What happens to a tooth when it gets a cavity? And why?
Every person has a variety of naturally occurring microorganisms that inhabit their mouth. If left unchecked by regular intervals of dental hygiene certain types of bacteria can proliferate and initiate tooth decay and gum inflammation. These bacterial can quickly metabolize simple sugars that remain in the mouth following the consumption of sweetened beverages and food. Optimum temperature and an abundant food supply contribute to a perfect environment that can induce an exponential increase in bacterial populations.
As the bacteria consume sugar they produce acidic exudates that drop pH and degrades the enamel (hard outer layer of teeth). Salivary glands in the mouth continually secrete pH neutral saliva. This mitigates negative effects of the bacteria. However over time, if undisturbed, the bacteria form a thick white film on the tooth, which is called plaque. Bacterial colonies live in plaque and slowly demineralize and break down tooth enamel. This demineralization of enamel is the first sign of tooth decay. It becomes first noticeable as small white spots in the affected areas. Some bacteria thrive in oxygen-poor deeper layers of the tooth (dentin) or in pockets between tooth and gum and produce an unpleasant odor.
These bacteria are protected from the diluting effects of liquids and saliva. Their exudates can be quite aggressive quickly eroding enamel and dentin. A cavity typically looks like a dark spot on the tooth and is surrounded by a discolored often brownish area. Once the acid succeeds in eroding the outer layer of enamel, the inner softer layer of dentin is degraded ultimately causing the formation of a larger cavity. At this point, the decay spreads rapidly deeper into the tooth.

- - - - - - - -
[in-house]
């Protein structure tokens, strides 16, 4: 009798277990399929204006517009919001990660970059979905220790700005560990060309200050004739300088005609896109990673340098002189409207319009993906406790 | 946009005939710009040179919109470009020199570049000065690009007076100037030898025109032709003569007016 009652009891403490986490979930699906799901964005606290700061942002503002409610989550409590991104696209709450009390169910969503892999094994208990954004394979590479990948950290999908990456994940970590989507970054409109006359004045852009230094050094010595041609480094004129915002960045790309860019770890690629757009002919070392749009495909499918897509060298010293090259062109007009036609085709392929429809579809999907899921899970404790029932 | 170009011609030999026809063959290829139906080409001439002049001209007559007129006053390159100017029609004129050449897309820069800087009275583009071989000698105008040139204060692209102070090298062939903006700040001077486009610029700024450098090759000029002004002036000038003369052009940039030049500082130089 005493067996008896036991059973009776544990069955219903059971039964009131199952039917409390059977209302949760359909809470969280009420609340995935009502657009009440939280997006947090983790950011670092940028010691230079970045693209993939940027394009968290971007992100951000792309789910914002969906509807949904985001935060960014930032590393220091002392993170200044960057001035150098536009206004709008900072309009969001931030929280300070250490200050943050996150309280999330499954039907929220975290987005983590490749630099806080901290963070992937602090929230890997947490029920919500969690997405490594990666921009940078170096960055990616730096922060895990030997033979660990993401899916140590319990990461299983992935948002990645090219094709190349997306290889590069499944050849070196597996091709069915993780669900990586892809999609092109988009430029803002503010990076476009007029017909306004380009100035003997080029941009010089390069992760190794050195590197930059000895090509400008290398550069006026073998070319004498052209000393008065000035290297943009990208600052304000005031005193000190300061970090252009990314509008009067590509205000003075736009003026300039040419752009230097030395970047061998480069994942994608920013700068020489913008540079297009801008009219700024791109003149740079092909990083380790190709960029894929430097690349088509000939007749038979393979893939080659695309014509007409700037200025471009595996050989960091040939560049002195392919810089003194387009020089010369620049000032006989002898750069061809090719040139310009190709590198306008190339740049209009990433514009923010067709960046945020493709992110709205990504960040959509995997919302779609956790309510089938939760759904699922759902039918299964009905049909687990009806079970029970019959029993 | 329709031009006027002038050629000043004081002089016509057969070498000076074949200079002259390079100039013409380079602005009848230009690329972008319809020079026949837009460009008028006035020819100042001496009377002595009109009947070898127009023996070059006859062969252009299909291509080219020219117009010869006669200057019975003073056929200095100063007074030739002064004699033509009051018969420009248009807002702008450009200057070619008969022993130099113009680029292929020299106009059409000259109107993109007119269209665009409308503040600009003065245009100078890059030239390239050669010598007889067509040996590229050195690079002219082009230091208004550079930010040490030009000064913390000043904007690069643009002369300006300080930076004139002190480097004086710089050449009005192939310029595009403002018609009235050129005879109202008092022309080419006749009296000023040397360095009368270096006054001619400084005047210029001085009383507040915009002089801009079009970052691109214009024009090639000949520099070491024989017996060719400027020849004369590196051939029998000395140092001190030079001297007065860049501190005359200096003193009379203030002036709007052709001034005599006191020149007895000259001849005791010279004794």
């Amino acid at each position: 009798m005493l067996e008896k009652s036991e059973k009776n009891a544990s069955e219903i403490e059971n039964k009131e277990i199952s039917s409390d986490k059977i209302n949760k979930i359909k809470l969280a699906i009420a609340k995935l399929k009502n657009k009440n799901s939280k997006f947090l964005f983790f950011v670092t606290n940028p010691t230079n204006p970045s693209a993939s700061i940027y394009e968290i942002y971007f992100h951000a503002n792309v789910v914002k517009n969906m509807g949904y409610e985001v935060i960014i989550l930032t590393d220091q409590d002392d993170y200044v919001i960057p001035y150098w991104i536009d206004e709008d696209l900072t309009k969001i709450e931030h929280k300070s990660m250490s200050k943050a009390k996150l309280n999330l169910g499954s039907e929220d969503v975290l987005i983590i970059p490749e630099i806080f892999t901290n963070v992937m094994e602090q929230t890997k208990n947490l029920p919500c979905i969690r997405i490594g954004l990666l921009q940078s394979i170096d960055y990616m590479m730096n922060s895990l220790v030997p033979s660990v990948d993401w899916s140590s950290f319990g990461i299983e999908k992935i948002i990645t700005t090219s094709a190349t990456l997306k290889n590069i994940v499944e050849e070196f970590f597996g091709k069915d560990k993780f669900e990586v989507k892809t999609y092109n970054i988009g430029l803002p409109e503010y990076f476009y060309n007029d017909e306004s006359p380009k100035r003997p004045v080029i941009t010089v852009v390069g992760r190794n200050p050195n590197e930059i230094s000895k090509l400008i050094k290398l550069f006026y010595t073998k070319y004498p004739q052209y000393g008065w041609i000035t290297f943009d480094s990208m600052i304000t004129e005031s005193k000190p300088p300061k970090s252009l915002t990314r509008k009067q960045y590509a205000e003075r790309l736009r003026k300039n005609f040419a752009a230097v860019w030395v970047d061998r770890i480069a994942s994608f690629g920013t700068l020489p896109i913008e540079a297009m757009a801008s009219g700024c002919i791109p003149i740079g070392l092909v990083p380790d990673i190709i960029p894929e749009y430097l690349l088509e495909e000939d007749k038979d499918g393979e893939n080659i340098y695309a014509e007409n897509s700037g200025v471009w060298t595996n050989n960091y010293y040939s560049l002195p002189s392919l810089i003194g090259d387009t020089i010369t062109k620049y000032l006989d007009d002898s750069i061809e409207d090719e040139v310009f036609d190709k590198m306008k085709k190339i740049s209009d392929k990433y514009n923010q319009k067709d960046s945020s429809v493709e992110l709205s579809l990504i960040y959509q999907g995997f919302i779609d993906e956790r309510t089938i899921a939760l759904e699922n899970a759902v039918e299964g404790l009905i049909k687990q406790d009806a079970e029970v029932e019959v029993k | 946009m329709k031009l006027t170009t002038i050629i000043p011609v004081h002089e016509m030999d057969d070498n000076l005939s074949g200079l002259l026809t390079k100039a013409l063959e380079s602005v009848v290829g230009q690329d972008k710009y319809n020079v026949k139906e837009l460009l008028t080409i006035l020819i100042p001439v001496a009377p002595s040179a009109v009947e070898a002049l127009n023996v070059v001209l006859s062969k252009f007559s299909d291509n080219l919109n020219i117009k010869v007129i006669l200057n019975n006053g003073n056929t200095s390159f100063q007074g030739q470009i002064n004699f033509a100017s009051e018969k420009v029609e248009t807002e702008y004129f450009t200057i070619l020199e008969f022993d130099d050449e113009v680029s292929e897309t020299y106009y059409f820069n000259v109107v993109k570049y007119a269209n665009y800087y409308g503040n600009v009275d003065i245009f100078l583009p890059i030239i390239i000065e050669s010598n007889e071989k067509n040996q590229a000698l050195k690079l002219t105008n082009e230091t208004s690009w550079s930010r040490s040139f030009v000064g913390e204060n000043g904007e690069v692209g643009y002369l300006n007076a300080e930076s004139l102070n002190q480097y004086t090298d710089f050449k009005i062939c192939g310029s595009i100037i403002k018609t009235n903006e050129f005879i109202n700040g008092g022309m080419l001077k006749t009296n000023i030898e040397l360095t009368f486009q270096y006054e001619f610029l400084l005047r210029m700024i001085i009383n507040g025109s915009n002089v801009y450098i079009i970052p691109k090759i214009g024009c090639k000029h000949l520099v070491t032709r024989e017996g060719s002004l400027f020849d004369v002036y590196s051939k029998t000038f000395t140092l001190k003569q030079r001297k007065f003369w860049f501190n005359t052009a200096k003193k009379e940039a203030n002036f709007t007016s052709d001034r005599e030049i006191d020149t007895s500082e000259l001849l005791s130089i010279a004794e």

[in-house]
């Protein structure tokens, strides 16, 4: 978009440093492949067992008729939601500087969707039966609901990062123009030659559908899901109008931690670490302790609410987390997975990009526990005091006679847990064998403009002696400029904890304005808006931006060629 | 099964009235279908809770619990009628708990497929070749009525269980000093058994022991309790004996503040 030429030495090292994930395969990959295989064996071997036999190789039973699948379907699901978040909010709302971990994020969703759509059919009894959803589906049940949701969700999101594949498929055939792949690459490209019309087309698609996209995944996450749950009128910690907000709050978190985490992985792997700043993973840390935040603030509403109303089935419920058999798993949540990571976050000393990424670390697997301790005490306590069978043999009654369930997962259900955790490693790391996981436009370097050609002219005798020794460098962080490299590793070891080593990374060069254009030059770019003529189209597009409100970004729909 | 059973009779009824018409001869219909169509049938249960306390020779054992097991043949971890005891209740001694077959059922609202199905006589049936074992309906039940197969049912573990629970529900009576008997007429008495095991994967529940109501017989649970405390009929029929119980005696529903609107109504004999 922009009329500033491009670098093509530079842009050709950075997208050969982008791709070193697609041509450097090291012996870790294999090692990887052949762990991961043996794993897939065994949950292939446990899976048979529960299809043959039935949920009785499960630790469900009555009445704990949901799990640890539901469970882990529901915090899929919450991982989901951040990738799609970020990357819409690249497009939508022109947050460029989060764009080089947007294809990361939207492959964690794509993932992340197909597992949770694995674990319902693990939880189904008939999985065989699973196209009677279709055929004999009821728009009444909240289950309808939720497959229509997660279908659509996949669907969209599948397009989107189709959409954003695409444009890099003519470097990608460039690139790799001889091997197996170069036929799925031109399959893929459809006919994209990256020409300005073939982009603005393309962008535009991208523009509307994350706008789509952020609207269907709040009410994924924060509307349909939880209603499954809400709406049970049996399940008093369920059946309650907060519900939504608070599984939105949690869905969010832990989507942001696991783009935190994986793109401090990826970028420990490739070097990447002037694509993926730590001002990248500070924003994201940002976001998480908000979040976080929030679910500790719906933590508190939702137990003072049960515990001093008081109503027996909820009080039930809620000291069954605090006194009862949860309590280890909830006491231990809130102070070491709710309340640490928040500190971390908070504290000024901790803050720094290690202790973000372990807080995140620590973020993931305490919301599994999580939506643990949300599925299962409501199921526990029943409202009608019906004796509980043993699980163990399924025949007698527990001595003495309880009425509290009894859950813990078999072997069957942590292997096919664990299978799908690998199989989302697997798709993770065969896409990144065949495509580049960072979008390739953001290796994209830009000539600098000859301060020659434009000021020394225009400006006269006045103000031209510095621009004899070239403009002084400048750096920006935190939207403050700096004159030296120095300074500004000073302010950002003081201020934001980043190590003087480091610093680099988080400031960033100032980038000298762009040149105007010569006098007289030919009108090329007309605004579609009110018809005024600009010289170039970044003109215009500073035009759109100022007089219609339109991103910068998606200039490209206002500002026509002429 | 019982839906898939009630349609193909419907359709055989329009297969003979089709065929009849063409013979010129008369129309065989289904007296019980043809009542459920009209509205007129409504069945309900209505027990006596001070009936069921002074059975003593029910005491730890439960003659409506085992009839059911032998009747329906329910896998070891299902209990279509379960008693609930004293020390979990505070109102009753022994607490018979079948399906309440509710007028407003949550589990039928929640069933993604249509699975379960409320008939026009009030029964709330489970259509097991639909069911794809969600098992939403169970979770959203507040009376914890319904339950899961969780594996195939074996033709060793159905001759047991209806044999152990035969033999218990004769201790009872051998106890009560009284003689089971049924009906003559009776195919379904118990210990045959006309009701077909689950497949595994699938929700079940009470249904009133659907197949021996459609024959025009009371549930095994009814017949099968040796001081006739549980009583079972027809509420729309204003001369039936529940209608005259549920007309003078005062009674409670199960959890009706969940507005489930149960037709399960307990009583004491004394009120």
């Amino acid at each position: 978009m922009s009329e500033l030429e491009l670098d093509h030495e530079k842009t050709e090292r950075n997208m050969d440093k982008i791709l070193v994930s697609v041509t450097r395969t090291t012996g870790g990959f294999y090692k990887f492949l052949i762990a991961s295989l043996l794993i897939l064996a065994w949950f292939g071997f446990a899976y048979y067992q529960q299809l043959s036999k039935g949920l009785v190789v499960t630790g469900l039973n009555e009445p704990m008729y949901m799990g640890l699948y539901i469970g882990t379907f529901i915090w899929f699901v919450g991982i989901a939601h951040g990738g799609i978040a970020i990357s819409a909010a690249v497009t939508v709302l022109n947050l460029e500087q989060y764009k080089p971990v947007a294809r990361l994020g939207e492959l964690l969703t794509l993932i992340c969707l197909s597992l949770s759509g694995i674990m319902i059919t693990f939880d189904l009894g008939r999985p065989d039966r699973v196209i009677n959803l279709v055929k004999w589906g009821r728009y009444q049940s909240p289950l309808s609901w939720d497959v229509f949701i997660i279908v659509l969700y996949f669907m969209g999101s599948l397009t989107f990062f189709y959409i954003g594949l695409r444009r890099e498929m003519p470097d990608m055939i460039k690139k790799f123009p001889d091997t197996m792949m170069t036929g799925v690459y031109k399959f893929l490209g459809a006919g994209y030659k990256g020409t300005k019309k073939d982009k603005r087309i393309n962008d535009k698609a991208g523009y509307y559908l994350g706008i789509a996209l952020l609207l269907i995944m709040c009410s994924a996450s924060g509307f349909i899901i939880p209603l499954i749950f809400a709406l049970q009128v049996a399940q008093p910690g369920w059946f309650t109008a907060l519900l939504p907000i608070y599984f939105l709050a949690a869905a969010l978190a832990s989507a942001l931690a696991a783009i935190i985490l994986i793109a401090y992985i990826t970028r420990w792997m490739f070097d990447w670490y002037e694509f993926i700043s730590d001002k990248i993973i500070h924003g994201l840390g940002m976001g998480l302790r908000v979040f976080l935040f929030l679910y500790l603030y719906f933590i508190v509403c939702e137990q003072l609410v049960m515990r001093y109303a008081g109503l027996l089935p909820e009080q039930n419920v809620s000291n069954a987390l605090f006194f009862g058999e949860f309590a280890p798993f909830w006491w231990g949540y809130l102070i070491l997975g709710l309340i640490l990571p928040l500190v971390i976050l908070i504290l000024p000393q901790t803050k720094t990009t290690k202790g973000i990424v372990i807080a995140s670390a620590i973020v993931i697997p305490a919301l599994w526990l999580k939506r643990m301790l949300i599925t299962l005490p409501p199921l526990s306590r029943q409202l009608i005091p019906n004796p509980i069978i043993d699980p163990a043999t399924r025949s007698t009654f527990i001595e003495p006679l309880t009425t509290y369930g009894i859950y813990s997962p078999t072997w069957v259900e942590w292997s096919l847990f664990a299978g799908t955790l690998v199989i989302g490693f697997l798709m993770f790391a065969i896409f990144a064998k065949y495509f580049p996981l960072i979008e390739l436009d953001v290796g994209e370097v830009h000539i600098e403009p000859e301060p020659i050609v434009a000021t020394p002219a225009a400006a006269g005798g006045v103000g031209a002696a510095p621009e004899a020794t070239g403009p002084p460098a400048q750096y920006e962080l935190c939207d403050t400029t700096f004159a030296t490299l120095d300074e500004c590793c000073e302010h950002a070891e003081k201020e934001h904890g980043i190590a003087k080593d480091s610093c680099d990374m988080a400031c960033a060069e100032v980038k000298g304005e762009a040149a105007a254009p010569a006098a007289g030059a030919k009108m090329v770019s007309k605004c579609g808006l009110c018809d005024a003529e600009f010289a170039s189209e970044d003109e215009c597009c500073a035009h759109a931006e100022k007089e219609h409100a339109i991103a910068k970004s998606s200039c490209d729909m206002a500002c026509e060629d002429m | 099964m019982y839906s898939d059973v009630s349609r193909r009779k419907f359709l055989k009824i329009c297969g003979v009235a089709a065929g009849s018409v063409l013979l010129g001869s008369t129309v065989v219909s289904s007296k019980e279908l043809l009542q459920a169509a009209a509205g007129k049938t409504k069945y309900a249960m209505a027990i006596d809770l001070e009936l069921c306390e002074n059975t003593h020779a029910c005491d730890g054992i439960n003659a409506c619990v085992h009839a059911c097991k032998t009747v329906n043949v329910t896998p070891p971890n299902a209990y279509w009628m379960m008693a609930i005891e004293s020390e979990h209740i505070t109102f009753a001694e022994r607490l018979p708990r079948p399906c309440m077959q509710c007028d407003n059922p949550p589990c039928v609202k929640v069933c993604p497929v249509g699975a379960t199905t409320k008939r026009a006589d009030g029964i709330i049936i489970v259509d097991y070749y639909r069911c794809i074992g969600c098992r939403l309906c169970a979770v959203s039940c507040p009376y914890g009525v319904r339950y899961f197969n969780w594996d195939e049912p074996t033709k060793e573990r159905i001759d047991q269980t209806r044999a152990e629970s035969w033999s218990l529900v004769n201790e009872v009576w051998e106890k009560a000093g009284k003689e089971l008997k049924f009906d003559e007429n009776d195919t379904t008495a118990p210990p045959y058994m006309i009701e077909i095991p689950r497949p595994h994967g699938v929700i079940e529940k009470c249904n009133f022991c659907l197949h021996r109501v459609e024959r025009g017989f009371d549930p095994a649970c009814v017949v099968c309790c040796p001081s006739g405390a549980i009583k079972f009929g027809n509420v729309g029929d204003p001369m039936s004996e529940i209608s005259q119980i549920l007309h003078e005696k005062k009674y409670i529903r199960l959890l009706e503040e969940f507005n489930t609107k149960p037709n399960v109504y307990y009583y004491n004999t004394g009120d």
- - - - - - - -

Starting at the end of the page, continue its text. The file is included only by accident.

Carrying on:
To prevent the progress of decay deeper into the tooth, affected tooth material must be removed and the tooth will need to be filled. It is essential to prevent the further progress of decay into the nerve canal area as this can lead to more serious problems such as infection or abscess.
Sometimes a filling may also be needed to replace or repair an old worn down existing filling or simply to fix a chipped tooth.
It is important for your overall health to get a tooth repaired as soon as you can, as discomfort, pain and eventual tooth loss can result. A rapid restoration is often more cost effective than waiting and encountering the costs associated with more invasive restorative procedures.
Composite fillings: tooth-color fillings or bonded fillings
Composite fillings are the most popular filling material because they can be made to match your existing tooth shade and are solidly bonded or glued to the tooth. Composite fillings consist of tiny plastic and glass particles.
What to expect during a tooth filling process: Once an area of tooth decay has been removed a cleansing gel is applied. This is followed by the application of a bonding solution. The next step involves the use of a composite filling material. Once in place, a few seconds of exposure to a high-intensity blue light hardens the composite. Finally, the filling is checked to insure the proper shape and natural look, it is polished and the job is complete.
Following the filling procedure, it is uncommon to experience discomfort. However, sometimes the site of the anesthetic injection or at the tooth itself might be a bit sore. To alleviate any discomfort one can take an over the counter pain medication such as Advil (Ibuprofen), but the discomfort should not persist.
In some cases, the decay could be quite deep and close to the nerve of the tooth. In these instances, the nerve may have already been infected with bacteria. Even though a filling has been placed, there is still a possibility that the tooth may require a root canal procedure to relieve the discomfort.